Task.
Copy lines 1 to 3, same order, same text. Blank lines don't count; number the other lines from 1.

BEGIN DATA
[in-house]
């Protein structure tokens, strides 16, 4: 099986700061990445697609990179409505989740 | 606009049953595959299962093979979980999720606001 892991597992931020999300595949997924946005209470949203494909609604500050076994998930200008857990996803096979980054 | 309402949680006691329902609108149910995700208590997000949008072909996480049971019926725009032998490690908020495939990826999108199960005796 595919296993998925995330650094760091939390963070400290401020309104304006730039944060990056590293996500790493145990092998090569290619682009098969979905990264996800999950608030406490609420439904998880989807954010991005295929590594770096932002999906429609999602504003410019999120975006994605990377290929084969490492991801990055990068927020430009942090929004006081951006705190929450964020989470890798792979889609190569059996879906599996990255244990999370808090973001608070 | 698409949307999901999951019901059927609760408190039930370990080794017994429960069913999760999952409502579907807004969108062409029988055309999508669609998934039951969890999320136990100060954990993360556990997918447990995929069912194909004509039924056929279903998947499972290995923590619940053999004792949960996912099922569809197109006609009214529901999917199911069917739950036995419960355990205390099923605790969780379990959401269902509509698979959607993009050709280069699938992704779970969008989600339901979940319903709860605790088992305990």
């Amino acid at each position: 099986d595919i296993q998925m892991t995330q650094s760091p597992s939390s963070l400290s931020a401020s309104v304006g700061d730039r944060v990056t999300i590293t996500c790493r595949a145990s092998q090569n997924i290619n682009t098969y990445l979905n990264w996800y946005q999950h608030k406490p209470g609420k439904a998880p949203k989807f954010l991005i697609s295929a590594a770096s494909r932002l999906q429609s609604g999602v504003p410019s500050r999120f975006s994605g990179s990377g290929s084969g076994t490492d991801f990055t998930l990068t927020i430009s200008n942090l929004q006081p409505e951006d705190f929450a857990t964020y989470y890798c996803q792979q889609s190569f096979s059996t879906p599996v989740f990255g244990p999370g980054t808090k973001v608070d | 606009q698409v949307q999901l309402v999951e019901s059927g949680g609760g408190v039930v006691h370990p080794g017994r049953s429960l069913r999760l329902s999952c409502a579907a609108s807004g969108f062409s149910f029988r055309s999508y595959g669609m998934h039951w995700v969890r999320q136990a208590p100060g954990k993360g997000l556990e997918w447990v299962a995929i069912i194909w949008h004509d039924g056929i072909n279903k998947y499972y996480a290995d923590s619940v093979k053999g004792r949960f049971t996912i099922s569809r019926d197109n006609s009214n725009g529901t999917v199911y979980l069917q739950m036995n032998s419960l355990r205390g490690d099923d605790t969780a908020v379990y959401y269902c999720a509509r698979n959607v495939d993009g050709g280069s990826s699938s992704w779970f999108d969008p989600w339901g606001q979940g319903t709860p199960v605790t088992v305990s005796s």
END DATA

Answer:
[in-house]
């Protein structure tokens, strides 16, 4: 099986700061990445697609990179409505989740 | 606009049953595959299962093979979980999720606001 892991597992931020999300595949997924946005209470949203494909609604500050076994998930200008857990996803096979980054 | 309402949680006691329902609108149910995700208590997000949008072909996480049971019926725009032998490690908020495939990826999108199960005796 595919296993998925995330650094760091939390963070400290401020309104304006730039944060990056590293996500790493145990092998090569290619682009098969979905990264996800999950608030406490609420439904998880989807954010991005295929590594770096932002999906429609999602504003410019999120975006994605990377290929084969490492991801990055990068927020430009942090929004006081951006705190929450964020989470890798792979889609190569059996879906599996990255244990999370808090973001608070 | 698409949307999901999951019901059927609760408190039930370990080794017994429960069913999760999952409502579907807004969108062409029988055309999508669609998934039951969890999320136990100060954990993360556990997918447990995929069912194909004509039924056929279903998947499972290995923590619940053999004792949960996912099922569809197109006609009214529901999917199911069917739950036995419960355990205390099923605790969780379990959401269902509509698979959607993009050709280069699938992704779970969008989600339901979940319903709860605790088992305990």
């Amino acid at each position: 099986d595919i296993q998925m892991t995330q650094s760091p597992s939390s963070l400290s931020a401020s309104v304006g700061d730039r944060v990056t999300i590293t996500c790493r595949a145990s092998q090569n997924i290619n682009t098969y990445l979905n990264w996800y946005q999950h608030k406490p209470g609420k439904a998880p949203k989807f954010l991005i697609s295929a590594a770096s494909r932002l999906q429609s609604g999602v504003p410019s500050r999120f975006s994605g990179s990377g290929s084969g076994t490492d991801f990055t998930l990068t927020i430009s200008n942090l929004q006081p409505e951006d705190f929450a857990t964020y989470y890798c996803q792979q889609s190569f096979s059996t879906p599996v989740f990255g244990p999370g980054t808090k973001v608070d | 606009q698409v949307q999901l309402v999951e019901s059927g949680g609760g408190v039930v006691h370990p080794g017994r049953s429960l069913r999760l329902s999952c409502a579907a609108s807004g969108f062409s149910f029988r055309s999508y595959g669609m998934h039951w995700v969890r999320q136990a208590p100060g954990k993360g997000l556990e997918w447990v299962a995929i069912i194909w949008h004509d039924g056929i072909n279903k998947y499972y996480a290995d923590s619940v093979k053999g004792r949960f049971t996912i099922s569809r019926d197109n006609s009214n725009g529901t999917v199911y979980l069917q739950m036995n032998s419960l355990r205390g490690d099923d605790t969780a908020v379990y959401y269902c999720a509509r698979n959607v495939d993009g050709g280069s990826s699938s992704w779970f999108d969008p989600w339901g606001q979940g319903t709860p199960v605790t088992v305990s005796s």